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Rules and Practices

Approved by the IPU Governing Council at its 182nd session
(Cape Town, 18 April 2008)


The IPU Advisory Group on HIV/AIDS provides a global parliamentary focal point for legislative work in the field of HIV/AIDS.  The Advisory Group offers guidance to the Members of the IPU on the implementation of international commitments on HIV/AIDS, helps design information and training materials for parliamentarians; conducts field visits to learn lessons from national responses to HIV/AIDS which can be shared with the wider parliamentary community; and expands the scope of the parliamentary response against HIV/AIDS by identifying more effective strategies.


The IPU Advisory Group on HIV/AIDS is composed of a maximum of twelve members of national parliaments, appointed by the IPU President in consultation with the members of the Advisory Group and IPU member parliaments, on the basis of attested expertise in the field of HIV and AIDS.  The Advisory Group will endeavour to ensure that its membership is geographically representative and gender balanced.

Advisory Group members shall serve for a single four‑year term.


The Advisory Group elects its Chairperson for a period of one year.  He/she is eligible for re‑election for one further term.


The Advisory Group meets twice a year in regular session.  The Advisory Group's sessions are held in camera.  The Advisory Group sets the dates for its sessions in the light of proposals by the Secretary General.  Additional meetings may be held if the Advisory Group so decides.


The provisional agenda of the Advisory Group is drawn up by the Secretary General, in consultation with the Advisory Group Chairperson.


As a general rule, the Advisory Group's decisions are taken by consensus.  Failing a consensus, the Advisory Group decides by a simple majority of the members present, the Chairperson having the right to vote.


The Advisory Group may decide to carry out field visits, principally to examine the role played by a national parliament in addressing the epidemic.  Such missions are conducted in accordance with the Concept note on field visits (see below) adopted by the Advisory Group on 23 March 2007.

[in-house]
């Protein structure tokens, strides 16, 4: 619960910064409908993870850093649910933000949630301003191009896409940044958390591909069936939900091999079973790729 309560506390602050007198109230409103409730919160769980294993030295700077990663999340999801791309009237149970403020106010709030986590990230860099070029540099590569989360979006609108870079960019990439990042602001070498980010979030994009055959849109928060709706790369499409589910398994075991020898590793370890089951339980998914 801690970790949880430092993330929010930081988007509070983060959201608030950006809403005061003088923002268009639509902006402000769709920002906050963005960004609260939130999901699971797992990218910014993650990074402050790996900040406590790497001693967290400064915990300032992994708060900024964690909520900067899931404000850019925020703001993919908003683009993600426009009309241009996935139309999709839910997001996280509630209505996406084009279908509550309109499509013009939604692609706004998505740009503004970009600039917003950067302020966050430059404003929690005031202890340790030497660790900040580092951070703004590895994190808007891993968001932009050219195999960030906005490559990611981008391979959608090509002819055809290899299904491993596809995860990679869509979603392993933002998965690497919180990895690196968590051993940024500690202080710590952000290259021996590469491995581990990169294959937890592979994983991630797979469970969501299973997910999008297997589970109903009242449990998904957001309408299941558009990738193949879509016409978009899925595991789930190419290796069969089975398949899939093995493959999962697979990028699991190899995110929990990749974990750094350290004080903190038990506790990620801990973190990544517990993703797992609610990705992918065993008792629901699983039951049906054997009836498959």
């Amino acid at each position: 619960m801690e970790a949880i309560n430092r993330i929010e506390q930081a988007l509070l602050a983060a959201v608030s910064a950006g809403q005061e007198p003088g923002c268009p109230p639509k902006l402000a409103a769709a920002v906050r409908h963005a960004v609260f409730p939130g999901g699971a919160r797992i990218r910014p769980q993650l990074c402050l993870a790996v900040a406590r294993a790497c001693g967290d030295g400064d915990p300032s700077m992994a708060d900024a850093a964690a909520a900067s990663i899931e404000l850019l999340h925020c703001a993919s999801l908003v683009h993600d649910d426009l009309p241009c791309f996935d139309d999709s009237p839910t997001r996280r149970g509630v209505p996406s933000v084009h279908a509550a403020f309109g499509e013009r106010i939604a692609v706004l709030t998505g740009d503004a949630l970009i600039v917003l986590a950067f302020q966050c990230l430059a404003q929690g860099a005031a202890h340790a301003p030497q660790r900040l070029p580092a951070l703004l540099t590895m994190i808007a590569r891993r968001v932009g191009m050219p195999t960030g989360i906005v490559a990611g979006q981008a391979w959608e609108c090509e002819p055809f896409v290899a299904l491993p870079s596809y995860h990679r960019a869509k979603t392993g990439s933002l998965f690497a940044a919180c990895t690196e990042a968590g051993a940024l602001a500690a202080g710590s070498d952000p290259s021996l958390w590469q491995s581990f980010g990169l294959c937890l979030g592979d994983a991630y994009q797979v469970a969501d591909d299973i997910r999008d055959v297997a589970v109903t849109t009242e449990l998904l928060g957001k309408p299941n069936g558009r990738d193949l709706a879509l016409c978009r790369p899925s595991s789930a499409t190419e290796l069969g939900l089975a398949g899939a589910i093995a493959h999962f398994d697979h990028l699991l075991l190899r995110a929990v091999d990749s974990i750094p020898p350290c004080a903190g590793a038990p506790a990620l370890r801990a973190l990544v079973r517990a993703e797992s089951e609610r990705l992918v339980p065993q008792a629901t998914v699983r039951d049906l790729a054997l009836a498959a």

The Advisory Group reports on its work to the Governing Council, of which it is a subsidiary body.

Concept note on field visits by the Advisory Group

At its first meeting in September 2006, the IPU Advisory Group on HIV/AIDS decided that its programme of activities would include field visits. It subsequently agreed that the principal objective of the visits would be to examine the role of parliament in addressing the HIV/AIDS pandemic and making recommendations for how best to strengthen that role.

Under that heading, there are many substantive issues that the Group may wish to examine during its visits, and these will naturally depend on the situation in each country. They may include questions of legislation and its enforcement, discrimination, access to treatment, or the predicament of children and especially orphans, to mention a few examples.

     The Group agreed that:

1.    There should be no single type of country or situation chosen for visits, but rather a mix of countries: resource rich and resource poor, countries where activities have been successful and those where particular problems can be highlighted.

2.     The first port of call in any visit should be the host parliament:

  • To examine the structures and systems in place within the parliament to tackle the epidemic in that country;
  • To learn about successful practices and in particular any steps taken by parliament to ensure coherence and coordination of the government response to the epidemic;
  • To see what shortcomings and obstacles may exist at the parliamentary level and investigate cases where leadership could have been provided but is not forthcoming;
  • To examine the effect of the epidemic on parliament itself and its ability to deliver development. This would include both elected representatives and parliamentary staff;
  • To see what is being done to meet internationally agreed targets and where necessary recommend action;
  • To scrutinize processes of law reform.

3.     The Group should also visit government officials in ministries (Interior, Justice, or Defence) where there are often deficiencies in implementation. Radiating outwards from parliament, the aim should be to ensure the government response is comprehensive and that legislation is actually being implemented.

4.     The Group should talk to civil society organizations to see how relations with parliament are mutually beneficial and how they can become stronger and more productive.

5.     Last but not least, and in conjunction with all the above, the Group will visit different projects and facilities set up to provide care and support.  It should talk to people living with HIV and AIDS.

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